Science today is regularly distorted to serve other ends. The religious right, for instance, claims that “creationism” should be taught in public schools as a scientific alternative to the theory of evolution. The environmentalist left, for instance, claims that science reveals genetically modified foods to be harmful to one’s health. Both groups subordinate the facts of science to other considerations, whether Biblical or ideological.
The same dishonesty is shaping the response to the Zika virus.
The Zika threat is causing great concern at the Rio Olympics, with some athletes having chosen to avoid the Games altogether rather than risk infection. Florida recently reported the first locally contracted cases of Zika in the United States. And the Centers for Disease Control is advising pregnant women not to travel to certain areas of Miami—the first time the agency has ever issued such a warning for the continental U.S.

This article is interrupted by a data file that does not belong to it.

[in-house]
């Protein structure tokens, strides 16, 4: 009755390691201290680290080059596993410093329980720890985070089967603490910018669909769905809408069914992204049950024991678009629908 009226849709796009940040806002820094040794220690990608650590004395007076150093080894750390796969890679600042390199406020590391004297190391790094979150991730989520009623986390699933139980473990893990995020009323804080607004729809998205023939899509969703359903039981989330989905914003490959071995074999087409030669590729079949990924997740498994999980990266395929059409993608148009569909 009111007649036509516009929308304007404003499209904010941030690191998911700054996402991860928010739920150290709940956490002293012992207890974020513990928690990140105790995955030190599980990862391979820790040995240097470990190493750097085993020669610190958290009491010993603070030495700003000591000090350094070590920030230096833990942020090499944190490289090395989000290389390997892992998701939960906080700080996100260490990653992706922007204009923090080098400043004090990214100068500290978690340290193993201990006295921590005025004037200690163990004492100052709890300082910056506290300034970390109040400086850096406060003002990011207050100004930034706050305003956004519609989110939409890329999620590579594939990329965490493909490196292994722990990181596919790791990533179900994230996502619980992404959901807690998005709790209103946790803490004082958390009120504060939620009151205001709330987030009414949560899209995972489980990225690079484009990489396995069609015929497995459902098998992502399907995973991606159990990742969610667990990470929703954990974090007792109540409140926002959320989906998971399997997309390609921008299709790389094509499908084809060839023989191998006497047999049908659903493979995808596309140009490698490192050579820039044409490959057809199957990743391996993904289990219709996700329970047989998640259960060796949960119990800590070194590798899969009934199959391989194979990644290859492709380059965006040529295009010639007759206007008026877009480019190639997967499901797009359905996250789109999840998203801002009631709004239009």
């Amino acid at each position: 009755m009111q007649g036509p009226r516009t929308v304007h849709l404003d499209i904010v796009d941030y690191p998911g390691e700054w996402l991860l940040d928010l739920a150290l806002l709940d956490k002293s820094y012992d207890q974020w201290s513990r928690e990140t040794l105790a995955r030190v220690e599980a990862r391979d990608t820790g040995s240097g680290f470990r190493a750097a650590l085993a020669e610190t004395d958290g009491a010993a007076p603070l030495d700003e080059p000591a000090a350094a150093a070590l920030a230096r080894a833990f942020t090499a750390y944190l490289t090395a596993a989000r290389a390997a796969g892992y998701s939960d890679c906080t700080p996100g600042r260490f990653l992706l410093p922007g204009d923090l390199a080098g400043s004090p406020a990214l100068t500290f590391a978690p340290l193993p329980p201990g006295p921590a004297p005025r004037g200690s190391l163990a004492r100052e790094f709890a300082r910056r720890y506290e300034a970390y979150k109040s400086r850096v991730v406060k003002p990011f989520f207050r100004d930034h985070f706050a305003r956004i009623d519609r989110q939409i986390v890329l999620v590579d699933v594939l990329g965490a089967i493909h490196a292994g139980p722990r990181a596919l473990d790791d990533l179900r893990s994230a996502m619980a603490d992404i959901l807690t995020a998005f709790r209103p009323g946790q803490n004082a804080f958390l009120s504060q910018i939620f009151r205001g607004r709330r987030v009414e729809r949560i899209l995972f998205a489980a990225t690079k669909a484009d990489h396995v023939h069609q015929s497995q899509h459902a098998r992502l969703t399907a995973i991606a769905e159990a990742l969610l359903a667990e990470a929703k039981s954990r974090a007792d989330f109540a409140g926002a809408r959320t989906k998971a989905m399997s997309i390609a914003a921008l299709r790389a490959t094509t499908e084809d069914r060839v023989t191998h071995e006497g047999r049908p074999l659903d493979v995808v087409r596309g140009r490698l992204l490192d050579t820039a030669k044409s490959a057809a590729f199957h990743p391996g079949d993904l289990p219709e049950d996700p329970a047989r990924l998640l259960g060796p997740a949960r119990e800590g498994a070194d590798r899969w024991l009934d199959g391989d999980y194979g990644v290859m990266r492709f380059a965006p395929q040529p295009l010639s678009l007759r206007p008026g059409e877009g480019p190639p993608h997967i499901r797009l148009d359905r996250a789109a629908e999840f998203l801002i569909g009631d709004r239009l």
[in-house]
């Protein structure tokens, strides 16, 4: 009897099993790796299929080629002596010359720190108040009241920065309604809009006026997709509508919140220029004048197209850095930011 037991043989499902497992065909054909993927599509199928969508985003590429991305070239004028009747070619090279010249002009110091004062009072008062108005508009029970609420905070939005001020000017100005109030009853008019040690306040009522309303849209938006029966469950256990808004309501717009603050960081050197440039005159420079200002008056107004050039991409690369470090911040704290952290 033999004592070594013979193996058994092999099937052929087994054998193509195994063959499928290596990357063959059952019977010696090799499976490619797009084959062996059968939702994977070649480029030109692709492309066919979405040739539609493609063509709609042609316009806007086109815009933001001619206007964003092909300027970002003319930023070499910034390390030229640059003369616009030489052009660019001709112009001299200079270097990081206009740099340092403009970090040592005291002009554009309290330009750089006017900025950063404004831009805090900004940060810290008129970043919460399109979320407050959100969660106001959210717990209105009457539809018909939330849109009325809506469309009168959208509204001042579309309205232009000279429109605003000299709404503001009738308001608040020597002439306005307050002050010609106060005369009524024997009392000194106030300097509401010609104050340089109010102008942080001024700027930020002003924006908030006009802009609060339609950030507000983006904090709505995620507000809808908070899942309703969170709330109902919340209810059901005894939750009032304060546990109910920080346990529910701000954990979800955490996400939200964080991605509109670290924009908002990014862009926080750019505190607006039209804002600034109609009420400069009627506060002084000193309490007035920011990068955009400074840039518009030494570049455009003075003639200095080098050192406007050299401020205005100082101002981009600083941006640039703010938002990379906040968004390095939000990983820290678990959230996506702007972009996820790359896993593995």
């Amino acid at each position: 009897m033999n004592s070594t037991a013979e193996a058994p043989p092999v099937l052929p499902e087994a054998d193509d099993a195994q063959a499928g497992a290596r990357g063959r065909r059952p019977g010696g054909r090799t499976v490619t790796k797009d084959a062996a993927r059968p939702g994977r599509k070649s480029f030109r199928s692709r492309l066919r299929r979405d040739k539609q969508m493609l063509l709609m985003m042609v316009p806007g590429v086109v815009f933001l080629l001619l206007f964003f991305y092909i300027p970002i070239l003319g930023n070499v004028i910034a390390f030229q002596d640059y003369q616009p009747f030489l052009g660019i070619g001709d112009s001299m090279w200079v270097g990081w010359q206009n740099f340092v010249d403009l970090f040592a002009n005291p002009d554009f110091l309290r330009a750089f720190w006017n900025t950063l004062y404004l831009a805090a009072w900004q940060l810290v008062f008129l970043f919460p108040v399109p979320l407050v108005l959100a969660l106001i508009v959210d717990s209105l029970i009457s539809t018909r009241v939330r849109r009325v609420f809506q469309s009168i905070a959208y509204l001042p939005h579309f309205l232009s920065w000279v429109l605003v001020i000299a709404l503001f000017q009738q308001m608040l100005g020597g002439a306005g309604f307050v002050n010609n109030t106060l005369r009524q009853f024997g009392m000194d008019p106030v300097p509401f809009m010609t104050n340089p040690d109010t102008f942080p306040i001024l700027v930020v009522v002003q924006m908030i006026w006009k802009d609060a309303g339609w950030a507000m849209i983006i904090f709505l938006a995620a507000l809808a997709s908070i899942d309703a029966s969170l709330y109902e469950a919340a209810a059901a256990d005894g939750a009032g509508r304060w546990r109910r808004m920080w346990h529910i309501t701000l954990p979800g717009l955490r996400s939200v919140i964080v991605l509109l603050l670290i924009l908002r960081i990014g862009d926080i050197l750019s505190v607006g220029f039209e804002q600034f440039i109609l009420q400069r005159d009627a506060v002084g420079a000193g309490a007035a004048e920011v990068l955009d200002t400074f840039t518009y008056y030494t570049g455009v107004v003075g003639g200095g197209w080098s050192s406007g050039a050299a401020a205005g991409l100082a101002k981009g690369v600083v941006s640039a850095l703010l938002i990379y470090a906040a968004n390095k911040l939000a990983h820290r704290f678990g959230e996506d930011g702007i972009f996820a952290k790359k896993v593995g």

But among the measures being taken around the world to combat this danger, one is notably absent: the use of DDT.
Zika is carried by mosquitoes, and DDT has been highly effective in eliminating mosquito-borne diseases. India, for example, had 75 million malaria cases in 1953, but only 50,000 by 1961, after DDT had been introduced. In Sri Lanka close to 3 million cases of malaria occurred in 1948; 15 years later, owing to DDT, the number dropped to 17. (Source.) The National Academy of Sciences stated in 1970: “To only a few chemicals does man owe as great a debt as to DDT. . . . It is estimated that in little more than two decades, DDT has prevented 500 million deaths due to malaria.”